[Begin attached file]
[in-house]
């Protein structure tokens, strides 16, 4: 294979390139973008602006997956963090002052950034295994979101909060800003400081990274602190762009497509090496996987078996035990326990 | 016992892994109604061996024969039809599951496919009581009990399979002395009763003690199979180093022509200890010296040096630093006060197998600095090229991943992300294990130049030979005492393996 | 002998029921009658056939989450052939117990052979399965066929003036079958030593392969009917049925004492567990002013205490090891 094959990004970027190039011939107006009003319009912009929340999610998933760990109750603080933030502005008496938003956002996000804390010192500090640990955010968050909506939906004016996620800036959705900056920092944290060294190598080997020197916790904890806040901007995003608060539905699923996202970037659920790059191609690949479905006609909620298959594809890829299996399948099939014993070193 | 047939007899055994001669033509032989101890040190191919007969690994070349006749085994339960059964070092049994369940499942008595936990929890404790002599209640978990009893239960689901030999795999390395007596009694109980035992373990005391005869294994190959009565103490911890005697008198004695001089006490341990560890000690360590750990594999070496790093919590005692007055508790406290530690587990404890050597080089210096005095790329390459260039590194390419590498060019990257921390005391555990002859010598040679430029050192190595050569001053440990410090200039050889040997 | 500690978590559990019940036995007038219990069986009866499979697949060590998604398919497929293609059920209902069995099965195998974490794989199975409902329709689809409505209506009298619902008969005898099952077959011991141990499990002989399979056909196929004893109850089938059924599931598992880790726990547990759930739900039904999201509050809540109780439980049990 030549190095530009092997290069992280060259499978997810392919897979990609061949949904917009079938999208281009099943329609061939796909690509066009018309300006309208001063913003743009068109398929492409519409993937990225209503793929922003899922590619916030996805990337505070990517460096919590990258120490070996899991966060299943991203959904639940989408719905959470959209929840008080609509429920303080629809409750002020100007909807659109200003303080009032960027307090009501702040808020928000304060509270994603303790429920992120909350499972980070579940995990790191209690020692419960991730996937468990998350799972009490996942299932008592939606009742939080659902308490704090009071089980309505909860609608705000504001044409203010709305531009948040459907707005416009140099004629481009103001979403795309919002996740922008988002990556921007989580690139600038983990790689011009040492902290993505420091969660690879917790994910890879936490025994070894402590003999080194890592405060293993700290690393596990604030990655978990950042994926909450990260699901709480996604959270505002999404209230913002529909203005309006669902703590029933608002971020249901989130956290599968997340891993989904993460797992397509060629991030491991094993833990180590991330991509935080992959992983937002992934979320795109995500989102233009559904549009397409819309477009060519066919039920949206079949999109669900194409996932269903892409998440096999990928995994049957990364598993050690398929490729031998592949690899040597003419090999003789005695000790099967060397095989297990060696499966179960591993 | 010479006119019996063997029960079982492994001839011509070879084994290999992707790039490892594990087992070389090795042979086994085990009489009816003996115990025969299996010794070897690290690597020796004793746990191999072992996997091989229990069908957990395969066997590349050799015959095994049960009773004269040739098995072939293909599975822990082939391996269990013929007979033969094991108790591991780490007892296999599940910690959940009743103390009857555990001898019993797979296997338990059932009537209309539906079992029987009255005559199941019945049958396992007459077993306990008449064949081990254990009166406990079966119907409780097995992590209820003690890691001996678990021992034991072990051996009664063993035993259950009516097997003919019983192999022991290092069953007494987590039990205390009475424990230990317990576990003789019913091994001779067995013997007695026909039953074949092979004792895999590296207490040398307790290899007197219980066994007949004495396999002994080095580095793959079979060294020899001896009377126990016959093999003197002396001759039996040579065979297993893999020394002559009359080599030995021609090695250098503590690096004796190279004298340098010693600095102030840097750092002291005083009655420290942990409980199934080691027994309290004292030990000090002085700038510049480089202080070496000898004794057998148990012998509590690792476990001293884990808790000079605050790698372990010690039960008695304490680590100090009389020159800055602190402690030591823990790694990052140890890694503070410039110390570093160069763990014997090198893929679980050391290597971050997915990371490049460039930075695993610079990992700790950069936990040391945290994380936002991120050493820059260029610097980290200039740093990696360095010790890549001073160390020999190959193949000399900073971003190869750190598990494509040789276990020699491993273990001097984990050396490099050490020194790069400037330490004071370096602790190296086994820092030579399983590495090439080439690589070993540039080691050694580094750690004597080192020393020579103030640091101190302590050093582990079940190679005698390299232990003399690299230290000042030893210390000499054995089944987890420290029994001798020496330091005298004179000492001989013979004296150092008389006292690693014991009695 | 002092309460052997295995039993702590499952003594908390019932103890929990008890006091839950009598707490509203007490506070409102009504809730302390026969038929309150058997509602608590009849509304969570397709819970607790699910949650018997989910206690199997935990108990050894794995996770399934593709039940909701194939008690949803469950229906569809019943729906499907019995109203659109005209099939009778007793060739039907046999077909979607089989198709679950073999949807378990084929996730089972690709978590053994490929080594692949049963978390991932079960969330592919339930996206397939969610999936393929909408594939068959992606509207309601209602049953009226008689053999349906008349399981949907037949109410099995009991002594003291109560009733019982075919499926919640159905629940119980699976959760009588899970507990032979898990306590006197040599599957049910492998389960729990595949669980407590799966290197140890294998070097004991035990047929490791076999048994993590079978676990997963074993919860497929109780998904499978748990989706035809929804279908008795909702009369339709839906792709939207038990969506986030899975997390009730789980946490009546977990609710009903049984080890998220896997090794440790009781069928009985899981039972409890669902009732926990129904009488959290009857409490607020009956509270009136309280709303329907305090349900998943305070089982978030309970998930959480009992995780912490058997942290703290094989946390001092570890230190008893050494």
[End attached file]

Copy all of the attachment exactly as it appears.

[in-house]
């Protein structure tokens, strides 16, 4: 294979390139973008602006997956963090002052950034295994979101909060800003400081990274602190762009497509090496996987078996035990326990 | 016992892994109604061996024969039809599951496919009581009990399979002395009763003690199979180093022509200890010296040096630093006060197998600095090229991943992300294990130049030979005492393996 | 002998029921009658056939989450052939117990052979399965066929003036079958030593392969009917049925004492567990002013205490090891 094959990004970027190039011939107006009003319009912009929340999610998933760990109750603080933030502005008496938003956002996000804390010192500090640990955010968050909506939906004016996620800036959705900056920092944290060294190598080997020197916790904890806040901007995003608060539905699923996202970037659920790059191609690949479905006609909620298959594809890829299996399948099939014993070193 | 047939007899055994001669033509032989101890040190191919007969690994070349006749085994339960059964070092049994369940499942008595936990929890404790002599209640978990009893239960689901030999795999390395007596009694109980035992373990005391005869294994190959009565103490911890005697008198004695001089006490341990560890000690360590750990594999070496790093919590005692007055508790406290530690587990404890050597080089210096005095790329390459260039590194390419590498060019990257921390005391555990002859010598040679430029050192190595050569001053440990410090200039050889040997 | 500690978590559990019940036995007038219990069986009866499979697949060590998604398919497929293609059920209902069995099965195998974490794989199975409902329709689809409505209506009298619902008969005898099952077959011991141990499990002989399979056909196929004893109850089938059924599931598992880790726990547990759930739900039904999201509050809540109780439980049990 030549190095530009092997290069992280060259499978997810392919897979990609061949949904917009079938999208281009099943329609061939796909690509066009018309300006309208001063913003743009068109398929492409519409993937990225209503793929922003899922590619916030996805990337505070990517460096919590990258120490070996899991966060299943991203959904639940989408719905959470959209929840008080609509429920303080629809409750002020100007909807659109200003303080009032960027307090009501702040808020928000304060509270994603303790429920992120909350499972980070579940995990790191209690020692419960991730996937468990998350799972009490996942299932008592939606009742939080659902308490704090009071089980309505909860609608705000504001044409203010709305531009948040459907707005416009140099004629481009103001979403795309919002996740922008988002990556921007989580690139600038983990790689011009040492902290993505420091969660690879917790994910890879936490025994070894402590003999080194890592405060293993700290690393596990604030990655978990950042994926909450990260699901709480996604959270505002999404209230913002529909203005309006669902703590029933608002971020249901989130956290599968997340891993989904993460797992397509060629991030491991094993833990180590991330991509935080992959992983937002992934979320795109995500989102233009559904549009397409819309477009060519066919039920949206079949999109669900194409996932269903892409998440096999990928995994049957990364598993050690398929490729031998592949690899040597003419090999003789005695000790099967060397095989297990060696499966179960591993 | 010479006119019996063997029960079982492994001839011509070879084994290999992707790039490892594990087992070389090795042979086994085990009489009816003996115990025969299996010794070897690290690597020796004793746990191999072992996997091989229990069908957990395969066997590349050799015959095994049960009773004269040739098995072939293909599975822990082939391996269990013929007979033969094991108790591991780490007892296999599940910690959940009743103390009857555990001898019993797979296997338990059932009537209309539906079992029987009255005559199941019945049958396992007459077993306990008449064949081990254990009166406990079966119907409780097995992590209820003690890691001996678990021992034991072990051996009664063993035993259950009516097997003919019983192999022991290092069953007494987590039990205390009475424990230990317990576990003789019913091994001779067995013997007695026909039953074949092979004792895999590296207490040398307790290899007197219980066994007949004495396999002994080095580095793959079979060294020899001896009377126990016959093999003197002396001759039996040579065979297993893999020394002559009359080599030995021609090695250098503590690096004796190279004298340098010693600095102030840097750092002291005083009655420290942990409980199934080691027994309290004292030990000090002085700038510049480089202080070496000898004794057998148990012998509590690792476990001293884990808790000079605050790698372990010690039960008695304490680590100090009389020159800055602190402690030591823990790694990052140890890694503070410039110390570093160069763990014997090198893929679980050391290597971050997915990371490049460039930075695993610079990992700790950069936990040391945290994380936002991120050493820059260029610097980290200039740093990696360095010790890549001073160390020999190959193949000399900073971003190869750190598990494509040789276990020699491993273990001097984990050396490099050490020194790069400037330490004071370096602790190296086994820092030579399983590495090439080439690589070993540039080691050694580094750690004597080192020393020579103030640091101190302590050093582990079940190679005698390299232990003399690299230290000042030893210390000499054995089944987890420290029994001798020496330091005298004179000492001989013979004296150092008389006292690693014991009695 | 002092309460052997295995039993702590499952003594908390019932103890929990008890006091839950009598707490509203007490506070409102009504809730302390026969038929309150058997509602608590009849509304969570397709819970607790699910949650018997989910206690199997935990108990050894794995996770399934593709039940909701194939008690949803469950229906569809019943729906499907019995109203659109005209099939009778007793060739039907046999077909979607089989198709679950073999949807378990084929996730089972690709978590053994490929080594692949049963978390991932079960969330592919339930996206397939969610999936393929909408594939068959992606509207309601209602049953009226008689053999349906008349399981949907037949109410099995009991002594003291109560009733019982075919499926919640159905629940119980699976959760009588899970507990032979898990306590006197040599599957049910492998389960729990595949669980407590799966290197140890294998070097004991035990047929490791076999048994993590079978676990997963074993919860497929109780998904499978748990989706035809929804279908008795909702009369339709839906792709939207038990969506986030899975997390009730789980946490009546977990609710009903049984080890998220896997090794440790009781069928009985899981039972409890669902009732926990129904009488959290009857409490607020009956509270009136309280709303329907305090349900998943305070089982978030309970998930959480009992995780912490058997942290703290094989946390001092570890230190008893050494």